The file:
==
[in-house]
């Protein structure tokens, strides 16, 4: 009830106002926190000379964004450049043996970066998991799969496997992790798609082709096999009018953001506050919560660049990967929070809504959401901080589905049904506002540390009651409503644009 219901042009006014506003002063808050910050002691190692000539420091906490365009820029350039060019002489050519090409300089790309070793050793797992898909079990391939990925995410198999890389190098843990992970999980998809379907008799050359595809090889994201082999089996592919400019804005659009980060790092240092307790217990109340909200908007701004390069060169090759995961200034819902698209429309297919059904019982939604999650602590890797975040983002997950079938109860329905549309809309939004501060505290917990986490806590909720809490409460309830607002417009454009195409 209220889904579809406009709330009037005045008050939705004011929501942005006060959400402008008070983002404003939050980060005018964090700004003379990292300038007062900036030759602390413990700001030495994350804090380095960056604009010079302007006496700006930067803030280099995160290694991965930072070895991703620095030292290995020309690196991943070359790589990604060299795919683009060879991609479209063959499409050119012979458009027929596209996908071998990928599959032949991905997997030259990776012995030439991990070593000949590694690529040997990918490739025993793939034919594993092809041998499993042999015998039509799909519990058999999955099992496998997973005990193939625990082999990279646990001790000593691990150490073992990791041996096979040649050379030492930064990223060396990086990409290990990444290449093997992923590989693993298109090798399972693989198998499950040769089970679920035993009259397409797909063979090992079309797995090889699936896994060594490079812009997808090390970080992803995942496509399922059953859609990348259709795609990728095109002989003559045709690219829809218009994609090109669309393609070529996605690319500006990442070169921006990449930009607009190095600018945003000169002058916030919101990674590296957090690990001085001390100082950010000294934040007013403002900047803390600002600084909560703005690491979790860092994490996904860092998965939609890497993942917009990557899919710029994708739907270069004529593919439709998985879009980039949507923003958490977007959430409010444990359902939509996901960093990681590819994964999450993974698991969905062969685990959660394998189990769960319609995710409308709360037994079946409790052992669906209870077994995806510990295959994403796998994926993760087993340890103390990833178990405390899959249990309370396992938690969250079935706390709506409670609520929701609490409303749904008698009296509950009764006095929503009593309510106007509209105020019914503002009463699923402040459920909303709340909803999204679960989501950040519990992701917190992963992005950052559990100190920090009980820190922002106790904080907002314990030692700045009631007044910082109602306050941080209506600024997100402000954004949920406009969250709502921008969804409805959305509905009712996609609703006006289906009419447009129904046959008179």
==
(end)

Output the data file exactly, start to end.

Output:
[in-house]
């Protein structure tokens, strides 16, 4: 009830106002926190000379964004450049043996970066998991799969496997992790798609082709096999009018953001506050919560660049990967929070809504959401901080589905049904506002540390009651409503644009 219901042009006014506003002063808050910050002691190692000539420091906490365009820029350039060019002489050519090409300089790309070793050793797992898909079990391939990925995410198999890389190098843990992970999980998809379907008799050359595809090889994201082999089996592919400019804005659009980060790092240092307790217990109340909200908007701004390069060169090759995961200034819902698209429309297919059904019982939604999650602590890797975040983002997950079938109860329905549309809309939004501060505290917990986490806590909720809490409460309830607002417009454009195409 209220889904579809406009709330009037005045008050939705004011929501942005006060959400402008008070983002404003939050980060005018964090700004003379990292300038007062900036030759602390413990700001030495994350804090380095960056604009010079302007006496700006930067803030280099995160290694991965930072070895991703620095030292290995020309690196991943070359790589990604060299795919683009060879991609479209063959499409050119012979458009027929596209996908071998990928599959032949991905997997030259990776012995030439991990070593000949590694690529040997990918490739025993793939034919594993092809041998499993042999015998039509799909519990058999999955099992496998997973005990193939625990082999990279646990001790000593691990150490073992990791041996096979040649050379030492930064990223060396990086990409290990990444290449093997992923590989693993298109090798399972693989198998499950040769089970679920035993009259397409797909063979090992079309797995090889699936896994060594490079812009997808090390970080992803995942496509399922059953859609990348259709795609990728095109002989003559045709690219829809218009994609090109669309393609070529996605690319500006990442070169921006990449930009607009190095600018945003000169002058916030919101990674590296957090690990001085001390100082950010000294934040007013403002900047803390600002600084909560703005690491979790860092994490996904860092998965939609890497993942917009990557899919710029994708739907270069004529593919439709998985879009980039949507923003958490977007959430409010444990359902939509996901960093990681590819994964999450993974698991969905062969685990959660394998189990769960319609995710409308709360037994079946409790052992669906209870077994995806510990295959994403796998994926993760087993340890103390990833178990405390899959249990309370396992938690969250079935706390709506409670609520929701609490409303749904008698009296509950009764006095929503009593309510106007509209105020019914503002009463699923402040459920909303709340909803999204679960989501950040519990992701917190992963992005950052559990100190920090009980820190922002106790904080907002314990030692700045009631007044910082109602306050941080209506600024997100402000954004949920406009969250709502921008969804409805959305509905009712996609609703006006289906009419447009129904046959008179």